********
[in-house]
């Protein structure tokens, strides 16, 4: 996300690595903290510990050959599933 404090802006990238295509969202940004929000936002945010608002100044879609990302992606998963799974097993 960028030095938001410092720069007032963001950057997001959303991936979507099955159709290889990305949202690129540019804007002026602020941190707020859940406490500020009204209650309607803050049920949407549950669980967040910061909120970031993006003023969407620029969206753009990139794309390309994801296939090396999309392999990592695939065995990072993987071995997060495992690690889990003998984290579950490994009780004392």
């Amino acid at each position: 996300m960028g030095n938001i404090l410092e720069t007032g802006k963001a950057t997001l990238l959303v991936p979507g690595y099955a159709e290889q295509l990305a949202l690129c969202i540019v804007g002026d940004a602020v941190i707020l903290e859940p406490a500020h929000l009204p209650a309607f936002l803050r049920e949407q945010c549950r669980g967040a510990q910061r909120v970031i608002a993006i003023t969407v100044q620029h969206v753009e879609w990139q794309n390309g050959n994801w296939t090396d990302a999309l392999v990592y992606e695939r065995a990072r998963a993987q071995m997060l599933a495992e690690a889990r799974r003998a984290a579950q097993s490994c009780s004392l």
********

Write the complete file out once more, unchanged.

[in-house]
């Protein structure tokens, strides 16, 4: 996300690595903290510990050959599933 404090802006990238295509969202940004929000936002945010608002100044879609990302992606998963799974097993 960028030095938001410092720069007032963001950057997001959303991936979507099955159709290889990305949202690129540019804007002026602020941190707020859940406490500020009204209650309607803050049920949407549950669980967040910061909120970031993006003023969407620029969206753009990139794309390309994801296939090396999309392999990592695939065995990072993987071995997060495992690690889990003998984290579950490994009780004392």
């Amino acid at each position: 996300m960028g030095n938001i404090l410092e720069t007032g802006k963001a950057t997001l990238l959303v991936p979507g690595y099955a159709e290889q295509l990305a949202l690129c969202i540019v804007g002026d940004a602020v941190i707020l903290e859940p406490a500020h929000l009204p209650a309607f936002l803050r049920e949407q945010c549950r669980g967040a510990q910061r909120v970031i608002a993006i003023t969407v100044q620029h969206v753009e879609w990139q794309n390309g050959n994801w296939t090396d990302a999309l392999v990592y992606e695939r065995a990072r998963a993987q071995m997060l599933a495992e690690a889990r799974r003998a984290a579950q097993s490994c009780s004392l």